This administration has given us no peace treaty with North Korea or Afghanistan. We have no trade agreements with China, Japan, the European Union (though NAFTA has been tweaked it still cannot be called “NAFTA 2”), or OPEC. “Law and Order” President? No reforms in gun control regulation at any time in the foreseeable future despite the school and public mass shootings. On the global scene, North Korea is still a “rogue” nation, the Taliban is leaving peace talks, and we have no SALT Treaty with Russia. Healthcare? Despite the over 50 attempts to repeal the Affordable Healthcare Act by the GOP, Trump has not come up with a replacement (he does want to make changes to Medicare and Medicaid by allowing coverage through private insurers and cutting government spending). Immigration reform: increase in arrests and still pushing for a costly and mostly inefficient wall (there are alternatives in technology like the use of drones that would be more efficient and less costly).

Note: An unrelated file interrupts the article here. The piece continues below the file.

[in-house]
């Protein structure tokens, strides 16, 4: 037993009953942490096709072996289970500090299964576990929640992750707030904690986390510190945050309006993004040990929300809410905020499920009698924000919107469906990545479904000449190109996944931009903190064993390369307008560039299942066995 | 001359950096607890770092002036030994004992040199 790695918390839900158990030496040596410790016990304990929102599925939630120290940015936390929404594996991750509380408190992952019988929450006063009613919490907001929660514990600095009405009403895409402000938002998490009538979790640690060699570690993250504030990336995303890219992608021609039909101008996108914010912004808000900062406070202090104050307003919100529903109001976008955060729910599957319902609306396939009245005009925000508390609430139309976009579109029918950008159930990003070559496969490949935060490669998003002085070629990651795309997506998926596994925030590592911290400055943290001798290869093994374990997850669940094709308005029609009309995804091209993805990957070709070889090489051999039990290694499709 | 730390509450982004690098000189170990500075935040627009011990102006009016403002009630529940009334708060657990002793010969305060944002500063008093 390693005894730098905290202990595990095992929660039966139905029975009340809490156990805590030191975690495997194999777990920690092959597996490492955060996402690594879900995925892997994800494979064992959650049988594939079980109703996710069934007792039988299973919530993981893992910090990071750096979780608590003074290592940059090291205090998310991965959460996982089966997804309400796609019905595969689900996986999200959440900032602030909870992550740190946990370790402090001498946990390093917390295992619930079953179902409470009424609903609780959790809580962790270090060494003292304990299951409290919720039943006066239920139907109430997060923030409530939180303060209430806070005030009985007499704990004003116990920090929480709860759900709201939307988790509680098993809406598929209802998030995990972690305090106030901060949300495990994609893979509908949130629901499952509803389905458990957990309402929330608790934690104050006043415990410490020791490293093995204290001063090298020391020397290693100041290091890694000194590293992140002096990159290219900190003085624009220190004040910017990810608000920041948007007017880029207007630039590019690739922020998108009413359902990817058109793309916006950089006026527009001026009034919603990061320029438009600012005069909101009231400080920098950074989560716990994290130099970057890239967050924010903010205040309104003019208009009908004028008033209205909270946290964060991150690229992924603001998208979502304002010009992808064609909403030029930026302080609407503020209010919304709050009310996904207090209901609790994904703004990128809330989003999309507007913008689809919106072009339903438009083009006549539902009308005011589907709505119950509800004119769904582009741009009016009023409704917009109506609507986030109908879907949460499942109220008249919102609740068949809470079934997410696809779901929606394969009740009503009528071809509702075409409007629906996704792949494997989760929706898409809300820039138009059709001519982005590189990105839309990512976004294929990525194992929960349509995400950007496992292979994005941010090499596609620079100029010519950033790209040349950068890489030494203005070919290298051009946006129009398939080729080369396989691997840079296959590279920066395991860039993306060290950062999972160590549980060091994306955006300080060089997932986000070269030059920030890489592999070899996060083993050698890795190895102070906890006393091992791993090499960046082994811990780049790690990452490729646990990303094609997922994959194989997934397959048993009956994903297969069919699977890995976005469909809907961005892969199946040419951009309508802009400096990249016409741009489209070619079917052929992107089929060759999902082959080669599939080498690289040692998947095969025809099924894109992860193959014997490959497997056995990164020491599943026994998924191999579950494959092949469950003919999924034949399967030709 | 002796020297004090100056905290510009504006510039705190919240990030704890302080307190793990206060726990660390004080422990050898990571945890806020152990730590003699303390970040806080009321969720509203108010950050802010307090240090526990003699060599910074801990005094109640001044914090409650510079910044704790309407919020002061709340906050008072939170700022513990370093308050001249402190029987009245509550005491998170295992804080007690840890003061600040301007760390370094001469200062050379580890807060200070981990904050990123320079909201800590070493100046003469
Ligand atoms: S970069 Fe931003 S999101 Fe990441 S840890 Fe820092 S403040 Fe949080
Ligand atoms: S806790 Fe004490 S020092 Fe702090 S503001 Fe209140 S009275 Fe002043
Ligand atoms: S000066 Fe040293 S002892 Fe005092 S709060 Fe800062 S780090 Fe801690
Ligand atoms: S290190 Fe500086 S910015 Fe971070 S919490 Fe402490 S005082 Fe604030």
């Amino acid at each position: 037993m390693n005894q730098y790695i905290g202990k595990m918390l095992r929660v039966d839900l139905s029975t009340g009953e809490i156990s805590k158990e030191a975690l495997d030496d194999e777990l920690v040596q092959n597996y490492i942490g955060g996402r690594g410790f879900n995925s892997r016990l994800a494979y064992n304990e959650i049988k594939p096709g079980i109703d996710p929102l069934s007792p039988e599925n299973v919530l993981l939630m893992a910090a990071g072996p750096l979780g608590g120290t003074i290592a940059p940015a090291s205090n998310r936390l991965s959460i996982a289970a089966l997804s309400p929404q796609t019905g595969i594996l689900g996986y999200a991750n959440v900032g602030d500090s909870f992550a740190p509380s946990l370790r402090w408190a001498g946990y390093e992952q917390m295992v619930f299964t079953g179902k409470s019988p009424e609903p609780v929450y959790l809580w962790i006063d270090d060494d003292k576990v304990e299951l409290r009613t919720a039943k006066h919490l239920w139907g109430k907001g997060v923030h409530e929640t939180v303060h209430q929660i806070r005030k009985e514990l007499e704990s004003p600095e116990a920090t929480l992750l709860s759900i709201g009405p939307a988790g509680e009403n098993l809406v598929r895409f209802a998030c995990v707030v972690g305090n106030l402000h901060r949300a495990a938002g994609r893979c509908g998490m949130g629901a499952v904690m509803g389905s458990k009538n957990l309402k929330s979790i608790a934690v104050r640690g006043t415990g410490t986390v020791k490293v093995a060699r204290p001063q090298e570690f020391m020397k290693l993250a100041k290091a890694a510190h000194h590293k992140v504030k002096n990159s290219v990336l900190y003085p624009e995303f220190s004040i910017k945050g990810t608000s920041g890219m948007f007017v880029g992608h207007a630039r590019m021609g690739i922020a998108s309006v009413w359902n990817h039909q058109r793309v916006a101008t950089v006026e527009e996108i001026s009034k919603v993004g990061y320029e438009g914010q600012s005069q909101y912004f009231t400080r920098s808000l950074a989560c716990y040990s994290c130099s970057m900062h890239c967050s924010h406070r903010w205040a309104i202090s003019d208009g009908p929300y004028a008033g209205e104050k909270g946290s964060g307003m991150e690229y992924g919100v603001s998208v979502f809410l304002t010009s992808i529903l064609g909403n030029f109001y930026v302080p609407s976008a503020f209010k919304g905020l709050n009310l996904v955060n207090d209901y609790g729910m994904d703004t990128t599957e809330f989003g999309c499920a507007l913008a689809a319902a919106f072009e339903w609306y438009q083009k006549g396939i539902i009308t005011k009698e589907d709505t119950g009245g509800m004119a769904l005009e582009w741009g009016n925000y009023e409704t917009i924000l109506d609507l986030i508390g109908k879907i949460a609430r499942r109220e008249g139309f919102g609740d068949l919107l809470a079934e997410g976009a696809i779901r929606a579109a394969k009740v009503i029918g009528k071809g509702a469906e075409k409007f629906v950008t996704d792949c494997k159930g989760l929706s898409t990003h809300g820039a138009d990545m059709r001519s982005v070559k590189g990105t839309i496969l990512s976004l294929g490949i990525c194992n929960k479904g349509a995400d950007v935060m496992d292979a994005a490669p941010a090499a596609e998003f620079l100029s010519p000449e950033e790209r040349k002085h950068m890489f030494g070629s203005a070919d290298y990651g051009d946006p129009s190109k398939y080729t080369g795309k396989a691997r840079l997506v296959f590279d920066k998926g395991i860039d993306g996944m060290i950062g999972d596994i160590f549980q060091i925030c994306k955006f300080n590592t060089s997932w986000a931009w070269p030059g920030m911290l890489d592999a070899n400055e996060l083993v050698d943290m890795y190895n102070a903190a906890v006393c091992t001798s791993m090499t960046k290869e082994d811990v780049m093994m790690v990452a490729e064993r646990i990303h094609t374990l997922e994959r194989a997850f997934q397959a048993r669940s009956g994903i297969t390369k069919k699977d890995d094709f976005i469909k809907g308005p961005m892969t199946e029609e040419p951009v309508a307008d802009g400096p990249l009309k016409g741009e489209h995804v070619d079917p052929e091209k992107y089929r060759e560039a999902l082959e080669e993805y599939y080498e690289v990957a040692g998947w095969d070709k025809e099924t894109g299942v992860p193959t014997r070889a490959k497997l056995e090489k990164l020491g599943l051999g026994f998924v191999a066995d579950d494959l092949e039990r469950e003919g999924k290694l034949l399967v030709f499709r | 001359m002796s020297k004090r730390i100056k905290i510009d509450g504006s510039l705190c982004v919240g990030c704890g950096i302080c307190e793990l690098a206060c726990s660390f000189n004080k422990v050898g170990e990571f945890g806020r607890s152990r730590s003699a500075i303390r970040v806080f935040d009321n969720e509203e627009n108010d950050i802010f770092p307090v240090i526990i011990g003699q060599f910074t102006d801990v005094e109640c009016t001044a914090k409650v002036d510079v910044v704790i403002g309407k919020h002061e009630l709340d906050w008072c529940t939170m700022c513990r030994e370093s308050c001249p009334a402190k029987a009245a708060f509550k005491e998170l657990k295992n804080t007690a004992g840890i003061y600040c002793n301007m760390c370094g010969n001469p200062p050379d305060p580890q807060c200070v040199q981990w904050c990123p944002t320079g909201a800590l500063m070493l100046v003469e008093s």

Then there is what he has done. He has rolled back EPA standards and regulations almost to pre-Obama (even pre-Bush) times benefitting pollution producing industries like coal and petroleum. His Farm Relieve directives he signed to help farmers in the trade tariff war he created with China benefitted mostly the Big Agribusinesses and suppliers than small farms. He has increased funding to the Defense Department which mostly benefitted military manufacturers. Trump has stepped on state’s rights by rolling back interstate commercial transportation taxes. Talking about taxes, he has given tax credits to the wealthy and corporations with the idea that it will get to the regular worker (“trickle-down” has never worked before it will not work now). Oh, and he has bullied, insulted, and threatened everyone who has seen through incredulous scams. I can continue with the other debacles, “Russiagate”, Covid-19, George Floyd Protest, but why? We all saw it. His lack of leadership in any situation is very self-evident.

When November 3rd comes around I want you to remember the last 4 years and ask yourself this, must we allow this petty, shallow, self-gratifying man-child to serve another four more years?  I hope your answer is no and that you vote for Joe Biden.